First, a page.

Intellectual Property for Economic Development

Intellectual Property for Economic Development

KDI series in Economic Policy and Development

Edited by Sanghoon Ahn, Bronwyn H. Hall and Keun Lee

Protection of intellectual property rights (IPRs) serves a dual role in economic development. While it promotes innovation by providing legal protection of inventions, it may retard catch-up and learning by restricting the diffusion of innovations. Does stronger IPR protection in a developing country encourage technology development in or technology transfer to that country? This book aims to address the issue, covering diverse forms of IPRs, diverse actors in innovation, and diverse cases from Asia and Latin America.

Chapter 6: Impact of university scientists on innovations in nanotechnology

Jinyoung Kim, Sangjoon Lee and Gerald Marschke

Subjects: economics and finance, development economics, intellectual property, law and economics, innovation and technology, intellectual property


Nanotechnology is one of the fastest-advancing fields in science and technology and is anticipated to make great contributions in many large and economically important industries such as information technology and medicine, and consequently, in technological progress and economic growth. For this reason, many studies in economics have been recently initiated to understand how nanotechnology is diffused and transmitted through the economy. In this chapter we study one particular channel through which nanotechnology is transmitted: from university to industry. The outcomes of university research disseminate along a number of pathways: through scholarly publications and the material published in universities’ patent applications, at conferences where scholarly work is presented and where industry and academic research personnel mingle, and via informal social networks. Firms also learn about university research after employing or collaborating with researchers who work or have worked in university laboratories. In fact, social scientists who study innovation suspect that certain kinds of important knowledge become available to a firm only with sustained, close interaction with researchers who possess this knowledge through an employment or collaborative research arrangement. We propose to examine the role of research personnel as a pathway for the diffusion of ideas from university to industry, especially nanotechnology industry, utilizing information contained in patent records.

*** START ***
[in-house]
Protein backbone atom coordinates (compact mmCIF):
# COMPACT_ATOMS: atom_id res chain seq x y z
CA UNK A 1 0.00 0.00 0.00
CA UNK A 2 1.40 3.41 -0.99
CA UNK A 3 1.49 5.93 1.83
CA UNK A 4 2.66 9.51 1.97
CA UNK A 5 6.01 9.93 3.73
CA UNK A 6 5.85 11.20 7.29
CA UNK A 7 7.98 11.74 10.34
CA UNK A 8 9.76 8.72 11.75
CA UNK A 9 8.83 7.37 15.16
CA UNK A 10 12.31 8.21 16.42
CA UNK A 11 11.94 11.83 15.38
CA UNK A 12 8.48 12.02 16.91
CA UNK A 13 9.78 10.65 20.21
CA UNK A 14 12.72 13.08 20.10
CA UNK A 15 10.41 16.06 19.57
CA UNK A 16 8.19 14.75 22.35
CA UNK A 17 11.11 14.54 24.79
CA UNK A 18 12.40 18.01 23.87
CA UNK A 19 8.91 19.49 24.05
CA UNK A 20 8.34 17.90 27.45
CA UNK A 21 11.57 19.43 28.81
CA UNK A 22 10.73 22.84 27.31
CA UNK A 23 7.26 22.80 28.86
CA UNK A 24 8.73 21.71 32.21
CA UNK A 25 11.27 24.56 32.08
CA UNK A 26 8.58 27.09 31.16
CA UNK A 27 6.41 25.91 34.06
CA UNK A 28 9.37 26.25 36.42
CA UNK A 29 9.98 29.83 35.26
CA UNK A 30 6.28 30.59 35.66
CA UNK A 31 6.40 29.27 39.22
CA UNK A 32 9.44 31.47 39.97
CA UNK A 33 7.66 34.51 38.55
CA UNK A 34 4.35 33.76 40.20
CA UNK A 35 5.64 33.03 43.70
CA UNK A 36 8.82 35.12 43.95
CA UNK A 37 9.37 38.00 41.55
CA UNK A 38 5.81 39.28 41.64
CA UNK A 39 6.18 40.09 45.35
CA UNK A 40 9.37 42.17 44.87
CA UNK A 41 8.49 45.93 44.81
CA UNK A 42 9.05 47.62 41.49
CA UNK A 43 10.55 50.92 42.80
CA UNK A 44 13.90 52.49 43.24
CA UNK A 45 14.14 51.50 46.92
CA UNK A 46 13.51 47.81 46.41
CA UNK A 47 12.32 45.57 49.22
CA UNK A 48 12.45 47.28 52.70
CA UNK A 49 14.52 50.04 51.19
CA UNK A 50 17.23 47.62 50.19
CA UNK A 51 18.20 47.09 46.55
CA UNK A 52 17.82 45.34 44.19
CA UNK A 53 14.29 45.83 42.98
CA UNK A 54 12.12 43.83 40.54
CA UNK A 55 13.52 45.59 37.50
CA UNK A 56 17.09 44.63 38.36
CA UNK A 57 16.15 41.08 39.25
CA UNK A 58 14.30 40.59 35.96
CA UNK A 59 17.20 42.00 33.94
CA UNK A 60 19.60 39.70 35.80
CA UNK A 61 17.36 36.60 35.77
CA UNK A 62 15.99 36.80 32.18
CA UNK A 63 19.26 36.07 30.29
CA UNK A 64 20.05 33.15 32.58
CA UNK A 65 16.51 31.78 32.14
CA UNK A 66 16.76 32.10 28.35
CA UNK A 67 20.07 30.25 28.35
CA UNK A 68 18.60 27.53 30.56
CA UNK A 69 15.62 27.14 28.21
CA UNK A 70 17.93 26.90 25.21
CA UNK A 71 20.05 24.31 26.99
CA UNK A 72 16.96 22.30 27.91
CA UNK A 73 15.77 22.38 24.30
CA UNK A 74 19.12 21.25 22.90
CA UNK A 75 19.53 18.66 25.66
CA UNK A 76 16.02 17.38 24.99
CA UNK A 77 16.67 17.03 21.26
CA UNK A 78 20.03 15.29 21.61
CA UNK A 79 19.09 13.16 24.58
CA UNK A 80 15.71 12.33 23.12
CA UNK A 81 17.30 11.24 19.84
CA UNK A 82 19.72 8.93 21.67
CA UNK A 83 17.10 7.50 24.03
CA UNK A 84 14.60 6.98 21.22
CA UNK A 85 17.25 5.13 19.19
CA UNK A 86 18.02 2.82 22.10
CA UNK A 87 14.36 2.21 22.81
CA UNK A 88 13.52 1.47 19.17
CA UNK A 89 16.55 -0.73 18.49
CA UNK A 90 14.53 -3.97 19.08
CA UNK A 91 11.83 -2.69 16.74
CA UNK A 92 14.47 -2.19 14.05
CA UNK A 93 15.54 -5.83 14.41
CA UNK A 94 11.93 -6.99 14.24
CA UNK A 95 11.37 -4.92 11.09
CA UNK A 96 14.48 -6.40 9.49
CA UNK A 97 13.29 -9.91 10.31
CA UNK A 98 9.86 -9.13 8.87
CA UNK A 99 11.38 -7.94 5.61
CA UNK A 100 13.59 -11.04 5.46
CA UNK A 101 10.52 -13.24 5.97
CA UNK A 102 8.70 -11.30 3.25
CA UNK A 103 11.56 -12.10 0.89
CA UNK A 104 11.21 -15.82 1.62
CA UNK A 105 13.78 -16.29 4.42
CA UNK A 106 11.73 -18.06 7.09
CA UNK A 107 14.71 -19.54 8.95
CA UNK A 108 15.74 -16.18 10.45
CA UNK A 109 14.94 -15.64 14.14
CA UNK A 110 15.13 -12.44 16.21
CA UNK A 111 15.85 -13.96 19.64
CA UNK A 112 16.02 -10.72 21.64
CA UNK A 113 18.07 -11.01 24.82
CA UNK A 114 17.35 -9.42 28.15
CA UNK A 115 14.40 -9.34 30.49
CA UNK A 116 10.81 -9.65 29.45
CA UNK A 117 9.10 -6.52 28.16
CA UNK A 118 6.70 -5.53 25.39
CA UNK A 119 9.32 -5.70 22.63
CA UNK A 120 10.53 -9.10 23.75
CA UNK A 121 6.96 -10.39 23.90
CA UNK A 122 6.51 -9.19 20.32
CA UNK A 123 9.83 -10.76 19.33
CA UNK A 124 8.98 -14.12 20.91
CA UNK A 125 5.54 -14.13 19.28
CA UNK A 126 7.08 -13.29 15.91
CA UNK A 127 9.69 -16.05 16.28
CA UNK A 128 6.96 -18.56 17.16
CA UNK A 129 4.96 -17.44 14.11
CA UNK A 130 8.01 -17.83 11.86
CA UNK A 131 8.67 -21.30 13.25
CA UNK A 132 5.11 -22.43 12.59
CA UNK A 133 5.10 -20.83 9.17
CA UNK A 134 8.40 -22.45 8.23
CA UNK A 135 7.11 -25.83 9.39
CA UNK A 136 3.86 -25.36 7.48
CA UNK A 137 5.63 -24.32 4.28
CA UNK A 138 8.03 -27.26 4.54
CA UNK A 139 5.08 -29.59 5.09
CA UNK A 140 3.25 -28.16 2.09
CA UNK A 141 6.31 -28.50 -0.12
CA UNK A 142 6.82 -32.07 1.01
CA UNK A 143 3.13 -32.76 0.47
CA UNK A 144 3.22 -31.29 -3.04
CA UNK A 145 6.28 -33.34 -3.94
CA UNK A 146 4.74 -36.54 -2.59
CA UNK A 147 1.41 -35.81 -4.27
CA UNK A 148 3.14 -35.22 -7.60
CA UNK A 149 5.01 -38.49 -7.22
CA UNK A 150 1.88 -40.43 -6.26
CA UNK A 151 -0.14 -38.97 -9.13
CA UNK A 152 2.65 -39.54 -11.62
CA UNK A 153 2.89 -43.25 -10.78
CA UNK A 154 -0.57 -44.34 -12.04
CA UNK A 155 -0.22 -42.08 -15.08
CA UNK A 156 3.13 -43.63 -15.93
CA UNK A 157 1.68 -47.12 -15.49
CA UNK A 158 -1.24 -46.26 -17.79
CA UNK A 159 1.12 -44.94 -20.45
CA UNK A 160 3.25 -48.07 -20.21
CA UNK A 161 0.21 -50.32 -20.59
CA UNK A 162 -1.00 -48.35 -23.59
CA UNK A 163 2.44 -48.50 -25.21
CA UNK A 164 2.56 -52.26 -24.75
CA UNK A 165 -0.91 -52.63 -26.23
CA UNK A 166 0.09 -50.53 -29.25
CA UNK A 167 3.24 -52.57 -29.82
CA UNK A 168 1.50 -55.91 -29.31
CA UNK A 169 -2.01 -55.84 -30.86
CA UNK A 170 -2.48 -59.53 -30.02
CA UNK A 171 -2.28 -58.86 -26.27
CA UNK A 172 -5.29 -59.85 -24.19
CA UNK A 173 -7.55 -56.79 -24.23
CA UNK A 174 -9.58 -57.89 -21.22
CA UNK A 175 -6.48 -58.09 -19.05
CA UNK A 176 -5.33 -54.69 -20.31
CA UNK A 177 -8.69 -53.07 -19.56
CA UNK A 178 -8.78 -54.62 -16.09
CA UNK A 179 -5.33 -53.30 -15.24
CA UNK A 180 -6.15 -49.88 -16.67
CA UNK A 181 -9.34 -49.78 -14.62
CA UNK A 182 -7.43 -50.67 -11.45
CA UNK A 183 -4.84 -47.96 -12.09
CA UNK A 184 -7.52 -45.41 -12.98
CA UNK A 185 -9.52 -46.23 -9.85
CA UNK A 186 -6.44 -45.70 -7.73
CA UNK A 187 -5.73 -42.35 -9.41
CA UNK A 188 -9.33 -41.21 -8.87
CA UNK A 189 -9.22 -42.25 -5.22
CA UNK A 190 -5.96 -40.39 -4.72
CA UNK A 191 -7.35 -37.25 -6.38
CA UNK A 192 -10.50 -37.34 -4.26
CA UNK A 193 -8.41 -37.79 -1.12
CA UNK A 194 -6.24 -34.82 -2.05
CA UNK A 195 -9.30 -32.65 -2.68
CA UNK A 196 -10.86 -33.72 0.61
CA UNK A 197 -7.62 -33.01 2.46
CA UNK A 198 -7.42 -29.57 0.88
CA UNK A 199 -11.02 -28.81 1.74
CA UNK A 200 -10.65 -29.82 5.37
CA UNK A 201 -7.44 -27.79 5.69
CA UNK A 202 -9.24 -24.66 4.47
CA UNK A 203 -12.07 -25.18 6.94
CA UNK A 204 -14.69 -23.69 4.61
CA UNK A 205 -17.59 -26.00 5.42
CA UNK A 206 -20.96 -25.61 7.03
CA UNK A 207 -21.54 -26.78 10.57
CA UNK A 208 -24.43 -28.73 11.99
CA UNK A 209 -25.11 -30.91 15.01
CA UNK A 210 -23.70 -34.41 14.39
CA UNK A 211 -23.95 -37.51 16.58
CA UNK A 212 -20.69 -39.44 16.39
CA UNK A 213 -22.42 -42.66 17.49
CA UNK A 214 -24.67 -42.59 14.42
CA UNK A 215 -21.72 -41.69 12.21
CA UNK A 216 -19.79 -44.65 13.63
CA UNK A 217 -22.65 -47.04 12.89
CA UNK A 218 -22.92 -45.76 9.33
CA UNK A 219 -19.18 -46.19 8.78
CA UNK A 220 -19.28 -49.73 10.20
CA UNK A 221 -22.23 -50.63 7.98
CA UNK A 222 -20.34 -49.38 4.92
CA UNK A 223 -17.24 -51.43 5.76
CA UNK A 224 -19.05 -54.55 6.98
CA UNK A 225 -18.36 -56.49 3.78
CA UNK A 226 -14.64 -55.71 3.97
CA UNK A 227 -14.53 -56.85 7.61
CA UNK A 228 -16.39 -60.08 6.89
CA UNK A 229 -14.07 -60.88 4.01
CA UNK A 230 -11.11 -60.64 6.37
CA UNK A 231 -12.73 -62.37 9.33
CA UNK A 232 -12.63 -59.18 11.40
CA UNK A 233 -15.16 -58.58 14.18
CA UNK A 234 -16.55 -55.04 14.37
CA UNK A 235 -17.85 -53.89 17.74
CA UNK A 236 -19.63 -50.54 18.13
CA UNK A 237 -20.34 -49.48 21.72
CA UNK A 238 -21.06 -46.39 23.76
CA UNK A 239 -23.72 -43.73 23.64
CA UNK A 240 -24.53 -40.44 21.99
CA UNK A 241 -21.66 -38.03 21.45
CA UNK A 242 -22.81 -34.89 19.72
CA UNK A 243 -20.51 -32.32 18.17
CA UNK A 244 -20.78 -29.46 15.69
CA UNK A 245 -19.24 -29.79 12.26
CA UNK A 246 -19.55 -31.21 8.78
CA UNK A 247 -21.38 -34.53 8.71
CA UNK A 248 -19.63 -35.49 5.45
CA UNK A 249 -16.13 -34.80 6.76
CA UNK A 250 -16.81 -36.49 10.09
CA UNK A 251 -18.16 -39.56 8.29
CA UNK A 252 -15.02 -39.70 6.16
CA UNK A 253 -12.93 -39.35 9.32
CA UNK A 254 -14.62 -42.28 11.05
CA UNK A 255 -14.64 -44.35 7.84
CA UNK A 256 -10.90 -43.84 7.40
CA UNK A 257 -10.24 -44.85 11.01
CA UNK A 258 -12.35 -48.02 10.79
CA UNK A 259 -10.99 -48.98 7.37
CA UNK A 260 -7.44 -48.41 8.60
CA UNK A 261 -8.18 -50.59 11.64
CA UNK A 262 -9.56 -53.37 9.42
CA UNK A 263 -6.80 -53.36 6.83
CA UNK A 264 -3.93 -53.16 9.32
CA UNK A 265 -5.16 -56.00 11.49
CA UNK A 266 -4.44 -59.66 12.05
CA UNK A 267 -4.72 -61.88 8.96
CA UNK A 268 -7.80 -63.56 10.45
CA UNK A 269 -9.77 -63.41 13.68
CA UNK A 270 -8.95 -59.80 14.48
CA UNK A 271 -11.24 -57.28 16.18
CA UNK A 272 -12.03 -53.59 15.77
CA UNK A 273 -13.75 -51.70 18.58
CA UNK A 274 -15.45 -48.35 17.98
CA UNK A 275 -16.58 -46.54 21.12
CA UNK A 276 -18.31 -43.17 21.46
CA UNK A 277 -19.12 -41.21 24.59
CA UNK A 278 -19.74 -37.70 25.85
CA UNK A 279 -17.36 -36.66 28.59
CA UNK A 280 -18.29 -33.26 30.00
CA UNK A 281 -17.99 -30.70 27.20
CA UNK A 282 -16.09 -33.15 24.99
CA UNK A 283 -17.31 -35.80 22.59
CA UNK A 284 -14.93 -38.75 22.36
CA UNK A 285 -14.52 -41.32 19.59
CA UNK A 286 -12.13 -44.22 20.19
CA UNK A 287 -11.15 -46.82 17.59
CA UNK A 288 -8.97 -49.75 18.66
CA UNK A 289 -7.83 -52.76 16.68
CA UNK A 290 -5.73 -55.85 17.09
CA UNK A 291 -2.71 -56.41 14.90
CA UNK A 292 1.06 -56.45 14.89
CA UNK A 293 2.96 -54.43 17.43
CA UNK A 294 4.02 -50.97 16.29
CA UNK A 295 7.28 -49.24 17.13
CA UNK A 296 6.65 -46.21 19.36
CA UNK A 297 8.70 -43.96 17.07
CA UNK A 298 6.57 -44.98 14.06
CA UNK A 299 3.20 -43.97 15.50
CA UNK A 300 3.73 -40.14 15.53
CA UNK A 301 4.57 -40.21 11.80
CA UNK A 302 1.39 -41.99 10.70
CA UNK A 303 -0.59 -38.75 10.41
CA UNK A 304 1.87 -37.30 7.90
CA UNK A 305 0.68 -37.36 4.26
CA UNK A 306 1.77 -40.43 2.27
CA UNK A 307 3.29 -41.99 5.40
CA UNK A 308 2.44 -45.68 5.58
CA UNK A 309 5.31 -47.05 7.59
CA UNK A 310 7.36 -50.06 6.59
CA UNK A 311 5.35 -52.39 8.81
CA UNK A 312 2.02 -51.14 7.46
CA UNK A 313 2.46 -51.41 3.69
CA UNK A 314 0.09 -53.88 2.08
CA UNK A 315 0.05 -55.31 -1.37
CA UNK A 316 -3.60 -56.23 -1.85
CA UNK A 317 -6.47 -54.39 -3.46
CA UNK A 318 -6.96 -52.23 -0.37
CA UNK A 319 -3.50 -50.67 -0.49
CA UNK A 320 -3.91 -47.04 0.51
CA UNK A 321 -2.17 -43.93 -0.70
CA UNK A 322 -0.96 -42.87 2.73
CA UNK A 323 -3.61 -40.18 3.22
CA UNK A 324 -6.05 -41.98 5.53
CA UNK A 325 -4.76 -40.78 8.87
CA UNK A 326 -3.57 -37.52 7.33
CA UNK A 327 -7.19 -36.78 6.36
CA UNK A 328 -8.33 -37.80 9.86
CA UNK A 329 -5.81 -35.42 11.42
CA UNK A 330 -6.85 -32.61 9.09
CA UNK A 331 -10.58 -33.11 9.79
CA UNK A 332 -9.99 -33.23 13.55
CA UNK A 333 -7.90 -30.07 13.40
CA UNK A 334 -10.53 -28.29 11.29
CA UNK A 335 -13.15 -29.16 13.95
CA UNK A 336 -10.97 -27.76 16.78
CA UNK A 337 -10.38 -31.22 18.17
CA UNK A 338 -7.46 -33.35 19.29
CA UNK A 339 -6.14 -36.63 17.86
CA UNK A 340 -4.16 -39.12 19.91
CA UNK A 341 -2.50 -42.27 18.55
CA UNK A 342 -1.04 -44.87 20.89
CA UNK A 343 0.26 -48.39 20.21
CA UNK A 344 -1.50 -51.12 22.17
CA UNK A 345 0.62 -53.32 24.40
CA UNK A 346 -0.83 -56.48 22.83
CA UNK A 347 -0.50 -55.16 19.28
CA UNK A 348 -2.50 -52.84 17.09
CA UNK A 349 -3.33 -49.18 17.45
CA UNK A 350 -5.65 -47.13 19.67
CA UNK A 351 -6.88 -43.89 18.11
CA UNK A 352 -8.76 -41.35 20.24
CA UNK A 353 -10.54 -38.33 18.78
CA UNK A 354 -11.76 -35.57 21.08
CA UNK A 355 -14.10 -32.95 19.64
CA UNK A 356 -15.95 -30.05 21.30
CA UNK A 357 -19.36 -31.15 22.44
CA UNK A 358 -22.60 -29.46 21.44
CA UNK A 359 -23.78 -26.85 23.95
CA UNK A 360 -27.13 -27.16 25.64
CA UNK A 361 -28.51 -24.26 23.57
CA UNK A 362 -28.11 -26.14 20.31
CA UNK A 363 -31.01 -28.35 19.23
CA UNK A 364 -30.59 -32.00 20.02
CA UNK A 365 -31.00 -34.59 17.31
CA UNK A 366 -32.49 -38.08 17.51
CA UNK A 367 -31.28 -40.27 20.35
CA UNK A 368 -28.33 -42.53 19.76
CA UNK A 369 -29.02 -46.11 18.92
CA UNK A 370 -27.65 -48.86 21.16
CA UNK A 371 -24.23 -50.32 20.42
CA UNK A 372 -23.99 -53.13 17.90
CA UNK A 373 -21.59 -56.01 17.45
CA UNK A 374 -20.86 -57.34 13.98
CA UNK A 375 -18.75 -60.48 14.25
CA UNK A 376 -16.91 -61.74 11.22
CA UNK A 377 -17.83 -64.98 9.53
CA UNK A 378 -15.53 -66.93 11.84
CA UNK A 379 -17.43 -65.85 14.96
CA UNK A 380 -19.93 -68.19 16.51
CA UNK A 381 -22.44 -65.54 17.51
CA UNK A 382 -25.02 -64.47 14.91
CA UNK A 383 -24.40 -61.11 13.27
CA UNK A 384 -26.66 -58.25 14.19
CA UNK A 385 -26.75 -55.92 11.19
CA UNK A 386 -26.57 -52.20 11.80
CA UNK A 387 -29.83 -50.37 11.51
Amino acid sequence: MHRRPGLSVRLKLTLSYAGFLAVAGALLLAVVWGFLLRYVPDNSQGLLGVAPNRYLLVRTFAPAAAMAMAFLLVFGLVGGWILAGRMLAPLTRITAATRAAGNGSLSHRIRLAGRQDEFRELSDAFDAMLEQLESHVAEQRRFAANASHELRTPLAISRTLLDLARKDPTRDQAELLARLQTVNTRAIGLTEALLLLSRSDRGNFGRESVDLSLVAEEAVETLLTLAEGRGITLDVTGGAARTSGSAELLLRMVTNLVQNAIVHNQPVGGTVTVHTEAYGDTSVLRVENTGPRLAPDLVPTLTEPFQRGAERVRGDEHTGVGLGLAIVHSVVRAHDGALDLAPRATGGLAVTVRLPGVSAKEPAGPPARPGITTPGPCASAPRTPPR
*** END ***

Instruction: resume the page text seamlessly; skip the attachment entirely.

You are not authenticated to view the full text of this chapter or article.

Elgaronline requires a subscription or purchase to access the full text of books or journals. Please login through your library system or with your personal username and password on the homepage.

Non-subscribers can freely search the site, view abstracts/ extracts and download selected front matter and introductory chapters for personal use.

Your library may not have purchased all subject areas. If you are authenticated and think you should have access to this title, please contact your librarian.

Further information